A Haitian man overcome by the desert heat is cradled in the arms of another Haitian man after the friends illegally crossed the U.S.-Mexico border near San Luis, Arizona, on Tuesday afternoon, June 15, where temperatures reached at least 119 degrees. Confused and unsure what to do, the friend tries to resuscitate his companion. | JIMMY DORANTES PHOTO
SAN LUIS, ARIZONA — With the region’s illegal border crossings and temperatures rising in tandem, photojournalist Jimmy Dorantes said he felt the relentless pull of the border beckoning him and his camera.
For decades, Dorantes has used his photographic skills to chronicle life, culture, and controversy along the United States-Mexico border, in a personal and professional capacity.
More recently, he has embarked on a series of excursions to capture the plight and joys of immigrants who have been arriving at the border amid the region’s soaring temperatures.
“I really wanted to come here because of the excessive heat,” the Alpine resident and Calexico native said on Wednesday, June 16. “I knew some people would be in trouble.”
His instincts proved true a day prior, when he encountered two male Haitian nationals walking on the Mexican side of the international border northwest of San Luis, Arizona, one of whom was suffering from apparent heat-related illness.
The distressed Haitian “inhaled” the cold bottled water that Dorantes was able to pass to him through the border barrier that separated them, but then soon collapsed onto the ground, where he remained unresponsive to the pleadings of his companion.
After a brief pause, the distressed man was able to recover and, with the assistance of a drink containing electrolytes that Dorantes provided, continue north in the direction of a gate in the border barrier where many migrants have been turning themselves in to the custody of the Yuma Sector Border Patrol.
But trouble kept pace, and again the Haitian collapsed onto the ground about 25 yards from where Dorantes said he initially encountered him and his traveling companion.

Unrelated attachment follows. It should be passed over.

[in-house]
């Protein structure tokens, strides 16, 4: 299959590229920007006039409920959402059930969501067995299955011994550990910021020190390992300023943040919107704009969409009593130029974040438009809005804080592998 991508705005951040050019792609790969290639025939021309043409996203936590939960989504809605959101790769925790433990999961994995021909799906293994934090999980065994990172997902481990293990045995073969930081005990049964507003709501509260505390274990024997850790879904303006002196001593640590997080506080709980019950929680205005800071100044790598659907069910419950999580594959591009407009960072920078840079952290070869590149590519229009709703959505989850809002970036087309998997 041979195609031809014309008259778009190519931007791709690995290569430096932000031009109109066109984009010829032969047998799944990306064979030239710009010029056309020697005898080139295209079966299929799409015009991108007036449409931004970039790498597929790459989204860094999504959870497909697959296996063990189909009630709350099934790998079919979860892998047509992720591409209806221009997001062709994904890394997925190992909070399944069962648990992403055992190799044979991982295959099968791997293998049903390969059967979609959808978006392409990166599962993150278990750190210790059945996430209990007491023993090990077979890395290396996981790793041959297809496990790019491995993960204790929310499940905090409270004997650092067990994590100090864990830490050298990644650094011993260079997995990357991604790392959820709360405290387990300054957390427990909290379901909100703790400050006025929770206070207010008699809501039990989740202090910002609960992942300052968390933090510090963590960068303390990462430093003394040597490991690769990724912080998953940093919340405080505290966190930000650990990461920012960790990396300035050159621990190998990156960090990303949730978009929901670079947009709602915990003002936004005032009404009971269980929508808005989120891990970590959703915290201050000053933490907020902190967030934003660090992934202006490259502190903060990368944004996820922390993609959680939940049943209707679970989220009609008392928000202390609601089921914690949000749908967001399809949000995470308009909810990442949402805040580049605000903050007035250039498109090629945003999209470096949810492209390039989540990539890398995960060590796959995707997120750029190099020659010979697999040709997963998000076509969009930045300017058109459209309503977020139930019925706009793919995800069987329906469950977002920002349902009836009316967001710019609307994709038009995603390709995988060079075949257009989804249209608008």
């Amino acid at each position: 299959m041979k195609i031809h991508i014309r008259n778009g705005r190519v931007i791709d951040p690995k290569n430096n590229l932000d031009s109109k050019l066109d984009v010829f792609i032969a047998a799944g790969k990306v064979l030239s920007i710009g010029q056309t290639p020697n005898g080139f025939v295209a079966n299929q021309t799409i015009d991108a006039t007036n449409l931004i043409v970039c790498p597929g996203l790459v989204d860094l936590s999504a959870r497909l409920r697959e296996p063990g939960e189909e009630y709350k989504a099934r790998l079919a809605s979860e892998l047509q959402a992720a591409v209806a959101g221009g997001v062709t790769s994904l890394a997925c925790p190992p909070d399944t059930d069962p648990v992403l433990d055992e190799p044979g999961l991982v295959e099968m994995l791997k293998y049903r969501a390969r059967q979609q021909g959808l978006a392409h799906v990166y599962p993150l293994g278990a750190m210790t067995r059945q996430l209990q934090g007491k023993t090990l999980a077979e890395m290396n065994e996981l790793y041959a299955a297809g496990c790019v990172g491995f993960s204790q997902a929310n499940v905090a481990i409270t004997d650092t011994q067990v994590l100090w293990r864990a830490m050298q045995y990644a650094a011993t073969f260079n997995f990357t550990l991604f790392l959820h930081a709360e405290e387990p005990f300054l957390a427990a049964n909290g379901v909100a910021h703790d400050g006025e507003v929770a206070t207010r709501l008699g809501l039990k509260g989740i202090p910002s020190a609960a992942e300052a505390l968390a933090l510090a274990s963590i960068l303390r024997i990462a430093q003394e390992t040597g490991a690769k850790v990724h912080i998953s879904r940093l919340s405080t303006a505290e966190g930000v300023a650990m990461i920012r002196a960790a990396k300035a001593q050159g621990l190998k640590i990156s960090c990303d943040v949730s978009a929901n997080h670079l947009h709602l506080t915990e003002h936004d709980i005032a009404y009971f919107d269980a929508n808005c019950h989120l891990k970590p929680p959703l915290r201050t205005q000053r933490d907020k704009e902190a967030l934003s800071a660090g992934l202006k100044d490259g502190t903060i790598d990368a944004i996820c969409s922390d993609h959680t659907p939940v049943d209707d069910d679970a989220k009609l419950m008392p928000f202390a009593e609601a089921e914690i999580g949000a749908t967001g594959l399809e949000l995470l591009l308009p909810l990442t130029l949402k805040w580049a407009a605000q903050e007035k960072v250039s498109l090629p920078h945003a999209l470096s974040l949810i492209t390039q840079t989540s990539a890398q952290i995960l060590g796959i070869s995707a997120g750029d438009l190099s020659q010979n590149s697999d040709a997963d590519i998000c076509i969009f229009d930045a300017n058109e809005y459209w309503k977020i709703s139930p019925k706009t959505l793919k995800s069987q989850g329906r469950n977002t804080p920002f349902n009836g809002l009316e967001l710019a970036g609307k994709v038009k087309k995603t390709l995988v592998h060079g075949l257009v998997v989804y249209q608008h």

“At that point he could not get up,” said Dorantes, who was able to ascertain the pair’s nationality by communicating with one of the men in French. “He was just gone, there was no life in him.”
Although Dorantes has training in providing first aid, the border barrier prevented him from any further assistance other than to call 911. Border Patrol responded soon afterward, providing care until an ambulance arrived to transport the individual to a nearby hospital.
Unlike many areas where only a single barrier exists between Imperial County and Mexico, where Dorantes found the Haitian men was in a neutral zone of sorts, on the U.S. side but between a north-south-running canal just east of the international boundary but to the west of the barrier fence.
The harrowing experience of the Haitians was captured in vivid detail by both Dorantes’ mind and camera lens. It also was a vast departure from his experiences at the Southwest border decades back when immigrants would go to great lengths to avoid detection and apprehension by the Border Patrol.
“They were always running away from the Border Patrol,” he said. “Now this time, everybody’s walking toward them.”
The Haitian national appears to have survived the harrowing experience, since no recent reports of heat-related deaths had come to the attention of the public affairs office of the Yuma Sector Border Patrol, said Special Operations Supervisor Vincent Dulesky, nor the Yuma County medical examiner stationed inside Yuma Regional Medical Center.